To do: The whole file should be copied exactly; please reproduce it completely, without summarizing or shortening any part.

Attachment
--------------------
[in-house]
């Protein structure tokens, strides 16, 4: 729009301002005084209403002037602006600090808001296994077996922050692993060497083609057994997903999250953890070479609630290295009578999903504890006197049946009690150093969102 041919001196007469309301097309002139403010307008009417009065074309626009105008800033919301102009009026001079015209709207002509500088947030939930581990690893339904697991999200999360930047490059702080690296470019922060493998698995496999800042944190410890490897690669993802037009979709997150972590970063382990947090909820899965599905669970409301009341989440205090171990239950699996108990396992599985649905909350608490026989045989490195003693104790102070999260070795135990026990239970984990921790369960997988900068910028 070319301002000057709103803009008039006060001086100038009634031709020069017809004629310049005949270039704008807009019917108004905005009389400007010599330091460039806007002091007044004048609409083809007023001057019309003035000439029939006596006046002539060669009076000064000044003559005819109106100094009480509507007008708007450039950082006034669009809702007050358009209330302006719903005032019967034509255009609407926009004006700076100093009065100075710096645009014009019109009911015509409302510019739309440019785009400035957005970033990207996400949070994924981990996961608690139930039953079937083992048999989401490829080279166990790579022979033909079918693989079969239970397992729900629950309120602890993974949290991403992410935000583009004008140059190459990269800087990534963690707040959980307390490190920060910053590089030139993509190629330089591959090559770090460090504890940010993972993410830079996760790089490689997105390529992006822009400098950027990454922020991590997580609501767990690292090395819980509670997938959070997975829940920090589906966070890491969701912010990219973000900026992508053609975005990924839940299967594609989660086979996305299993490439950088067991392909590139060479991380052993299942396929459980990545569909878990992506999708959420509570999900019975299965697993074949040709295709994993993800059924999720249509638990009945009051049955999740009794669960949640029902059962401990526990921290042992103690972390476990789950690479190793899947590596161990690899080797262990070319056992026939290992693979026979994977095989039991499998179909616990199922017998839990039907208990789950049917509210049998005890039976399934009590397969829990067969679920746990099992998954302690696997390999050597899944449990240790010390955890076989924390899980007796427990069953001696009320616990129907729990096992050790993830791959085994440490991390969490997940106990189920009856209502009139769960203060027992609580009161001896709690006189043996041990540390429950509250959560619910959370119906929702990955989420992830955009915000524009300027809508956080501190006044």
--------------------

[in-house]
């Protein structure tokens, strides 16, 4: 729009301002005084209403002037602006600090808001296994077996922050692993060497083609057994997903999250953890070479609630290295009578999903504890006197049946009690150093969102 041919001196007469309301097309002139403010307008009417009065074309626009105008800033919301102009009026001079015209709207002509500088947030939930581990690893339904697991999200999360930047490059702080690296470019922060493998698995496999800042944190410890490897690669993802037009979709997150972590970063382990947090909820899965599905669970409301009341989440205090171990239950699996108990396992599985649905909350608490026989045989490195003693104790102070999260070795135990026990239970984990921790369960997988900068910028 070319301002000057709103803009008039006060001086100038009634031709020069017809004629310049005949270039704008807009019917108004905005009389400007010599330091460039806007002091007044004048609409083809007023001057019309003035000439029939006596006046002539060669009076000064000044003559005819109106100094009480509507007008708007450039950082006034669009809702007050358009209330302006719903005032019967034509255009609407926009004006700076100093009065100075710096645009014009019109009911015509409302510019739309440019785009400035957005970033990207996400949070994924981990996961608690139930039953079937083992048999989401490829080279166990790579022979033909079918693989079969239970397992729900629950309120602890993974949290991403992410935000583009004008140059190459990269800087990534963690707040959980307390490190920060910053590089030139993509190629330089591959090559770090460090504890940010993972993410830079996760790089490689997105390529992006822009400098950027990454922020991590997580609501767990690292090395819980509670997938959070997975829940920090589906966070890491969701912010990219973000900026992508053609975005990924839940299967594609989660086979996305299993490439950088067991392909590139060479991380052993299942396929459980990545569909878990992506999708959420509570999900019975299965697993074949040709295709994993993800059924999720249509638990009945009051049955999740009794669960949640029902059962401990526990921290042992103690972390476990789950690479190793899947590596161990690899080797262990070319056992026939290992693979026979994977095989039991499998179909616990199922017998839990039907208990789950049917509210049998005890039976399934009590397969829990067969679920746990099992998954302690696997390999050597899944449990240790010390955890076989924390899980007796427990069953001696009320616990129907729990096992050790993830791959085994440490991390969490997940106990189920009856209502009139769960203060027992609580009161001896709690006189043996041990540390429950509250959560619910959370119906929702990955989420992830955009915000524009300027809508956080501190006044």